"Banshee" may be smashing network records at Cinemax, but it still hasn't hit mainstream audiences. This may have something to do with its dreaded Friday night timeslot or the fact that Cinemax is a premium cable channel in significantly less households than HBO.
The testosterone-fueled series from Alan Ball, creator of HBO's "Six Feet Under" and "True Blood," seems to have been relegated to "guilty pleasure" status. "Banshee" enters its third season this weekend, and while many acknowledge the show is totally ludicrous, that's exactly what makes the series so fun.
"Banshee" opens with our protagonist (Anthony Starr) walking out of prison after a 15-year stint for what we later learn was a botched robbery. He immediately tracks down his ex-lover/partner-in-crime and discovers that she has since become a completely new person with a new identity and family to boot.
The unnamed criminal treks all the way to Amish country in Banshee, Pennsylvania, to find her, but once he does, she tells him to stay out of her life. This leads our hero to a local bar to drown his sorrows, and the only other patron at this bar just so happens to be the new Banshee sheriff, who starts the job the following day. Some thugs with horrible luck decide to rob this bar, and after a spectularly violent sequence, the new sheriff as well as both thieves are dead.
In a moment of fleeting stupidity/total genius, our mysterious drifter takes the dead sheriff's credentials and assumes his identity, effectively becoming Lucas Hood, sheriff of Banshee, Pennsylvania. As of the end of season two, his real name still remains a mystery.
If that mini-synopsis makes "Banshee" sound like the pulpiest, kitschiest show on television, that's because it is. What starts as a flimsy plan to win back his woman winds up cutting way deeper as Hood learns that Banshee is a town full of dirty little secrets and takes it upon himself to legitimately patrol the town. What may read as convoluted on paper works on screen due to the show's frenetic energy and total disregard for political-correctness.
Alan Ball and showrunners Jonathan Tropper and David Schickler seem to believe that crafting impressive action sequences and graphic sex scenes are more important than all else, and in this case, I'd argue they're right. Fortunately, the characters that inhabit Banshee are all fascinating and given just enough backstory to allow the audience to really connect.
There's Carrie Hopewell, Hood's old fling and the entire reason he came to Banshee in the first place; Kai Proctor, the evil mastermind (of Amish descent) on the top of the Banshee food-chain; his niece Rebecca; Alex Longshadow, a Native Kinaho; and Job, Hood's flamboyant right-hand-man who is to "Banshee" what Lafayette is to "True Blood." Ulrich Thomsen's performance as villain Kai Proctor is easily the most compelling part of the show — you'd be hard pressed to find anybody as crazy as he is anywhere else on television. He steals every scene he's in and truly earns his horrifying reputation time and time again.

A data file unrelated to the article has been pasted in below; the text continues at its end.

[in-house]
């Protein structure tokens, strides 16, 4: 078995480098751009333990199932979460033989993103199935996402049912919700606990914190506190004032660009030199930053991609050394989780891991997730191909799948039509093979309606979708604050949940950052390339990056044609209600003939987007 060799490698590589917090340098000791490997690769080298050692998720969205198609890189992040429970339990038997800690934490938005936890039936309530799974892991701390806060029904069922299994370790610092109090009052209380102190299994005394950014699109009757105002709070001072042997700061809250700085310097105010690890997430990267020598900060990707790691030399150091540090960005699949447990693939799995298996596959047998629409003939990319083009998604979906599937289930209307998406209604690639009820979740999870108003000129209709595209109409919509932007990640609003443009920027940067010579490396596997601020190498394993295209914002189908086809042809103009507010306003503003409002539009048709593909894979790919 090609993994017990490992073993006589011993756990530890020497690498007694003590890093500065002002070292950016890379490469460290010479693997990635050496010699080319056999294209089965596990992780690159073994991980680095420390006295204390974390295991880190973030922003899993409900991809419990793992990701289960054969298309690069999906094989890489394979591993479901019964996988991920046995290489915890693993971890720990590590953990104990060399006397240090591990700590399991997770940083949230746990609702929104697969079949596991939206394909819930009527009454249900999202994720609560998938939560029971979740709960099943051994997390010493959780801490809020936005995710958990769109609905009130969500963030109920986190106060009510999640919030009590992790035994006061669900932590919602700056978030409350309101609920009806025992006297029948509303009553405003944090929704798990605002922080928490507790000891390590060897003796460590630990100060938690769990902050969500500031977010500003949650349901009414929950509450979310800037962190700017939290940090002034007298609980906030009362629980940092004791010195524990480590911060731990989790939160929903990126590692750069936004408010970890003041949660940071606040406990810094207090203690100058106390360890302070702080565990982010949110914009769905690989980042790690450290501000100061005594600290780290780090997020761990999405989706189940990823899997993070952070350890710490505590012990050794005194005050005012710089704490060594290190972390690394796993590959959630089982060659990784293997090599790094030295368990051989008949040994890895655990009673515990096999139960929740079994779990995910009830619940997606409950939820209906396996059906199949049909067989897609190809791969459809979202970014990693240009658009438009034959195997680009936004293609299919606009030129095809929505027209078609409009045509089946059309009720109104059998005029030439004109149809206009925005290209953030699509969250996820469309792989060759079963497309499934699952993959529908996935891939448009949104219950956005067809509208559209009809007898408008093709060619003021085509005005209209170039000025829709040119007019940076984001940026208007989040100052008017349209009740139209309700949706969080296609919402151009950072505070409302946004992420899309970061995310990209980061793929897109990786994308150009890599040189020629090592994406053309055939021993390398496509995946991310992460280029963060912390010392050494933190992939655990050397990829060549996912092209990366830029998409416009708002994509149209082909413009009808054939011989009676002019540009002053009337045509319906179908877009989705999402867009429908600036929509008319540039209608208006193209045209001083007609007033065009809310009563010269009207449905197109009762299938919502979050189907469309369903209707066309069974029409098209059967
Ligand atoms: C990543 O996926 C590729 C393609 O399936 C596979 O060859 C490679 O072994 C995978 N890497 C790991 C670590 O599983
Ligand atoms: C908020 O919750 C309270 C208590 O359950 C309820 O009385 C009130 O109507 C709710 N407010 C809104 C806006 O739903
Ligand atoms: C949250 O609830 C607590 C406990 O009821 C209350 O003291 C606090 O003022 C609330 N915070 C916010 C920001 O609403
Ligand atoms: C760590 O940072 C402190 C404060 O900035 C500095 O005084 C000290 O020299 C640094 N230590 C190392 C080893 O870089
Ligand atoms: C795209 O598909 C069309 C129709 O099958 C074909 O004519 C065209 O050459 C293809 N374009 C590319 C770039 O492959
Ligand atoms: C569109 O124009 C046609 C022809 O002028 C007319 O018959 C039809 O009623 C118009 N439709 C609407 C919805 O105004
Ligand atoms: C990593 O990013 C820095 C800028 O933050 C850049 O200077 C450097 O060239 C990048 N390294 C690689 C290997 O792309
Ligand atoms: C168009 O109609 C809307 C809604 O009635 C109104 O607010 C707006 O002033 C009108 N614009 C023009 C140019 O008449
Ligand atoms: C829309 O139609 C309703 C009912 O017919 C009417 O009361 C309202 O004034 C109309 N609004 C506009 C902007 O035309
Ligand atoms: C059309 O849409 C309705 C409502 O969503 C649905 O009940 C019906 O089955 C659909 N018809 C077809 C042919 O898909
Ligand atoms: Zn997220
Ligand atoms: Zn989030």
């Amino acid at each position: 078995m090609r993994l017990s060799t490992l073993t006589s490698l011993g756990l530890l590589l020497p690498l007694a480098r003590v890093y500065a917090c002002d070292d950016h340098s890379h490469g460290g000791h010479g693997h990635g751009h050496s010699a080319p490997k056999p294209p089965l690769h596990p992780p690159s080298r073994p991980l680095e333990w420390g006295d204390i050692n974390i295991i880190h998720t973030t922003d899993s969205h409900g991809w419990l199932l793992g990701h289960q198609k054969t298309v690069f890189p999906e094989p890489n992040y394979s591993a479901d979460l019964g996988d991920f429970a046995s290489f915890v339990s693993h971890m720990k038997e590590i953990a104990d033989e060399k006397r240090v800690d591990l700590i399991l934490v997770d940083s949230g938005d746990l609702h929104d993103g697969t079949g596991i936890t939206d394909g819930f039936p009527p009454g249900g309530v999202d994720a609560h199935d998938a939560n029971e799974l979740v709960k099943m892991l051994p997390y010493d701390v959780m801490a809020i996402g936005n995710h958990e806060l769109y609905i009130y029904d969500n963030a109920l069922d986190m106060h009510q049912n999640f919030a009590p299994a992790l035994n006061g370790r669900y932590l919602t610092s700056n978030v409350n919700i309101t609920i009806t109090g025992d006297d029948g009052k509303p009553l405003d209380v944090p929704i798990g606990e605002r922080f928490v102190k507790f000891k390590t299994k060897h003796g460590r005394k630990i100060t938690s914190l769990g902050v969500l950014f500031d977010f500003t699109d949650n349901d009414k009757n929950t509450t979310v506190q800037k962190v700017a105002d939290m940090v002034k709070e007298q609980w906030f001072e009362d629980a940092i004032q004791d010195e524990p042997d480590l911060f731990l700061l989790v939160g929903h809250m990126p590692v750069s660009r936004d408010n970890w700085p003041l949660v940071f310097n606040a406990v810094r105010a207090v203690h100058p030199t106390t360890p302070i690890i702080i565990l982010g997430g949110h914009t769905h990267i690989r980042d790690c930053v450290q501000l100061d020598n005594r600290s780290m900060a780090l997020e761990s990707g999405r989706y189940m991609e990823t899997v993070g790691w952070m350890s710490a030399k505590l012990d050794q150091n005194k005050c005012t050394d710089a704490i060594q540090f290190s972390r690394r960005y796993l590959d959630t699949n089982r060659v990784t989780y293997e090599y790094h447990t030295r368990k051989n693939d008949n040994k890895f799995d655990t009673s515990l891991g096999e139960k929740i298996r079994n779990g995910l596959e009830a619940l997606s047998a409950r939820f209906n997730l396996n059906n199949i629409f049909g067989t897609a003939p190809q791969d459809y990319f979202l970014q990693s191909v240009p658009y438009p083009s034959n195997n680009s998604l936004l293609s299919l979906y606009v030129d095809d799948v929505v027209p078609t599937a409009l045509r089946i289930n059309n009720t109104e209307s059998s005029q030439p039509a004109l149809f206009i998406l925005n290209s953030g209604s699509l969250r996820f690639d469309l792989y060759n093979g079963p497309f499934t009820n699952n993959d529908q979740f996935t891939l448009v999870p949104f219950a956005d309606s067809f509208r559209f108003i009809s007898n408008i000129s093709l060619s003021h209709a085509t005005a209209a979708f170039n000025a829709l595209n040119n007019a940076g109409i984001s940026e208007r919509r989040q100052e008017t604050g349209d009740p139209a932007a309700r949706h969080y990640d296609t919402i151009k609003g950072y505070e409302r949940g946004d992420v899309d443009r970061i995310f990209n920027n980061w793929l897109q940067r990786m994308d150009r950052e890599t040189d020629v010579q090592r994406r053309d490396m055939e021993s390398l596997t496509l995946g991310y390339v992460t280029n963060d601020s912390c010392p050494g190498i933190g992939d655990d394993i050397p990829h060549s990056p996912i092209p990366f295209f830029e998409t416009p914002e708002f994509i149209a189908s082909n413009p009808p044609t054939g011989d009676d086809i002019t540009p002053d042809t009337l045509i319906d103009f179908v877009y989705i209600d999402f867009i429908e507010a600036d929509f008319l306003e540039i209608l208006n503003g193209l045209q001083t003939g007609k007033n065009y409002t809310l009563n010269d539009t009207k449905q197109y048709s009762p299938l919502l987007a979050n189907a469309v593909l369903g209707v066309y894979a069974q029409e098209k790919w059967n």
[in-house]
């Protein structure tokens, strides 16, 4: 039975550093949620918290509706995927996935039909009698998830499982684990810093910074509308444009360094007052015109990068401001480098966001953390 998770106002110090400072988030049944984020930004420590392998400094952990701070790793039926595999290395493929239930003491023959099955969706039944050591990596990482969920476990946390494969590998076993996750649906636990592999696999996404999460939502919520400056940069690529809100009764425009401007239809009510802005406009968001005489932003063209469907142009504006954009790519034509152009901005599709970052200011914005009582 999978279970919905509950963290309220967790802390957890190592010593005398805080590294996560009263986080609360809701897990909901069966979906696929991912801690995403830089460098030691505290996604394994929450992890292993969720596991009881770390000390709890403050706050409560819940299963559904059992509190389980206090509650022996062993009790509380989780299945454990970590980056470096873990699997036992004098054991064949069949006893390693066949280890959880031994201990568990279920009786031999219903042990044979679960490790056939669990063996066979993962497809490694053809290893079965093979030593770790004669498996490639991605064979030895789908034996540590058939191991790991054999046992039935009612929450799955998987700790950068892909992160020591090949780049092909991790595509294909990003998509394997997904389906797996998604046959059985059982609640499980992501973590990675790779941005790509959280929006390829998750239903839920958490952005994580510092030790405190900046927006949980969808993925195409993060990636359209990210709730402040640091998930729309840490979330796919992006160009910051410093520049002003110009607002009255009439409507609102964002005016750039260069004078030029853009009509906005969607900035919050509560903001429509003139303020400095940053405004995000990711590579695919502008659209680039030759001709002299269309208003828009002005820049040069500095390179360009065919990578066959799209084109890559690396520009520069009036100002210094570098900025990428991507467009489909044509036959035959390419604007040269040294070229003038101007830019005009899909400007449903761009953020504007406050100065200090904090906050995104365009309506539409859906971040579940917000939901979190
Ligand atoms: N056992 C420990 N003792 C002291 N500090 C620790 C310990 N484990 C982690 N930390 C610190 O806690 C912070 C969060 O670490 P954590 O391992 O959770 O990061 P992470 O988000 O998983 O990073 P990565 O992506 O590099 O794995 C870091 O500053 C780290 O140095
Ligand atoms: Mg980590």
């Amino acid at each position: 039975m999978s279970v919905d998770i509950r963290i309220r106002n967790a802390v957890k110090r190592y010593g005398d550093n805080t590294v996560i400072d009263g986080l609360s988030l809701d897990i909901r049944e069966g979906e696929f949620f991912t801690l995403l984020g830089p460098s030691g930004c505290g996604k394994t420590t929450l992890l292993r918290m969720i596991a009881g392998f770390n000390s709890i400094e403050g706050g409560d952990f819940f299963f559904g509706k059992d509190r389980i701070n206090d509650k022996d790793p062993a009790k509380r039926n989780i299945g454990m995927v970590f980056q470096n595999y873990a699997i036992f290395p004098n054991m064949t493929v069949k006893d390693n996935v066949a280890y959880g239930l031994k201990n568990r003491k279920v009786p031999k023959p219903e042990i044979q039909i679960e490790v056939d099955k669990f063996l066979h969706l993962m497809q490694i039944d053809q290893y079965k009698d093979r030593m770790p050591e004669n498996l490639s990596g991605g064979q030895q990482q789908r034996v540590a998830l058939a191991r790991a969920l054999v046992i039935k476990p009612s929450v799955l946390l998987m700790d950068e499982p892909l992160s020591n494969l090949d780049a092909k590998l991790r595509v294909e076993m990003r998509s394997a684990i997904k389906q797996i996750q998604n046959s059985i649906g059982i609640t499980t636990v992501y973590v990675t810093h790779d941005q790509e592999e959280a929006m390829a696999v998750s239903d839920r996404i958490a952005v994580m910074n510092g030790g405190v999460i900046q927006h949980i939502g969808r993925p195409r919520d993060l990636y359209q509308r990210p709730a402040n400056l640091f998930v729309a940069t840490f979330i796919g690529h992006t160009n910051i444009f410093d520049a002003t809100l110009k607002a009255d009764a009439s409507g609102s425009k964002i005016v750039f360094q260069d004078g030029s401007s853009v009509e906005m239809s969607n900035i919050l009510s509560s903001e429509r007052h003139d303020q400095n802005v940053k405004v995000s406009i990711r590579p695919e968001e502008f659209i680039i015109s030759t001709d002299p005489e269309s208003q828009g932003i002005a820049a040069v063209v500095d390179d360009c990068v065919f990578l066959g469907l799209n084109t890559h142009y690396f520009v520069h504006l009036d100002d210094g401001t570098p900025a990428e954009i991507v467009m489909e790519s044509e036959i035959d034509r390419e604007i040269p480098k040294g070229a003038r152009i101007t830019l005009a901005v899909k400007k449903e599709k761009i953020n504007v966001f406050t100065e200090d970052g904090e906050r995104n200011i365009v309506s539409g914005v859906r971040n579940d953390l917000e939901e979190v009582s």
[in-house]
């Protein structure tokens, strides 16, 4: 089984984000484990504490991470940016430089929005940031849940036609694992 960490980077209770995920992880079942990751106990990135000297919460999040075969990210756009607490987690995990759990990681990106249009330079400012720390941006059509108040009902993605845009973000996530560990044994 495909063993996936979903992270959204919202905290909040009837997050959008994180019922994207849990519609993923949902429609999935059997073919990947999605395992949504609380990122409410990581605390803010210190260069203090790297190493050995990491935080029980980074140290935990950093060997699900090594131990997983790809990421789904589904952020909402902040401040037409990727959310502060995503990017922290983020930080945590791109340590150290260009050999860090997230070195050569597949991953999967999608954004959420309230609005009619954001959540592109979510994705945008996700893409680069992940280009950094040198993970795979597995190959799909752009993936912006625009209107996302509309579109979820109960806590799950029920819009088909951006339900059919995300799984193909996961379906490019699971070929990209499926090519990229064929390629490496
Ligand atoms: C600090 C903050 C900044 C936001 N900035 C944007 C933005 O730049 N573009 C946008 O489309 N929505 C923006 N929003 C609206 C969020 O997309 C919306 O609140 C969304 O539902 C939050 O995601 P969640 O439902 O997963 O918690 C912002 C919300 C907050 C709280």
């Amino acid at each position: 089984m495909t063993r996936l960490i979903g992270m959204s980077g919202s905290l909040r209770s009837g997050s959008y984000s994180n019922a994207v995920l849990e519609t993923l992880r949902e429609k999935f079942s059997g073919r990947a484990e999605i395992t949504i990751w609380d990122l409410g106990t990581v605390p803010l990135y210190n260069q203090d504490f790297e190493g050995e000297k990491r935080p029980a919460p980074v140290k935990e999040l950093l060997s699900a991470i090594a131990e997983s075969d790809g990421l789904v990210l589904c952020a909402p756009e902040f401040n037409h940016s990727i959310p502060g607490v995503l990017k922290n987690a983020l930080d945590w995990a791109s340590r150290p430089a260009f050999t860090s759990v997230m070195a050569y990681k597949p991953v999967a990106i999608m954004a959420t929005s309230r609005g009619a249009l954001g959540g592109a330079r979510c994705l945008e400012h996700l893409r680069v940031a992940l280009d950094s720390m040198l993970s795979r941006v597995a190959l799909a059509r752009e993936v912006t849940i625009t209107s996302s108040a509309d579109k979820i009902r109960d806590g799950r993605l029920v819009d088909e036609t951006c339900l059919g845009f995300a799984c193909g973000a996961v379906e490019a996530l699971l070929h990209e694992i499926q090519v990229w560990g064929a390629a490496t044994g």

Once connections between the Amish community, the Kinaho tribe, and all the relevant players are made explicity clear, the show really takes off running and moves from one terrific setpiece to the next as Hood tries his best to both protect the town from the evil mastermind who essentially runs the town and deal with his own demons. Eventually, Hood's past comes back to haunt him when his two worlds collide.
"Banshee" is an exercise in excess — the sheer amount of violence, sex, and evil in each episode is astounding. The show is so ridiculously over-the-top that it borders on absurd brlliance. Before you know where one completely crazy subplot is going, another one even more off-the-wall pops up.
The action on "Banshee" is more well-choreographed and satisfying than the majority of major motion pictures. There's one particularly bloody fight scene from episode three in which Lucas Hood scraps with a MMA fighter for what feels like 15 minutes. This sequence is so memorably brutal and encompasses the philosophy of the show that it can act as a litmus test for whether or not someone will enjoy the series.
Empirically, "Banshee" shouldn't work as well as it does. The dialogue can get a bit hokey, and some of the big action sequences go too far even for the standards set by the series. From my brief description, it may sound like a violent misogynist's wet dream with little artistic merit, but there's more to it than that.
The beauty of the show is all in the execution. Ball knows his way around crafting entertaining television, and as the show progresses it's hard to not get wrapped up in all its eccentric, visceral glory.
"Banshee" returns to Cinemax this Friday night. The first two seasons are currently available to Cinemax subscribers.
Check out a trailer for the series below:
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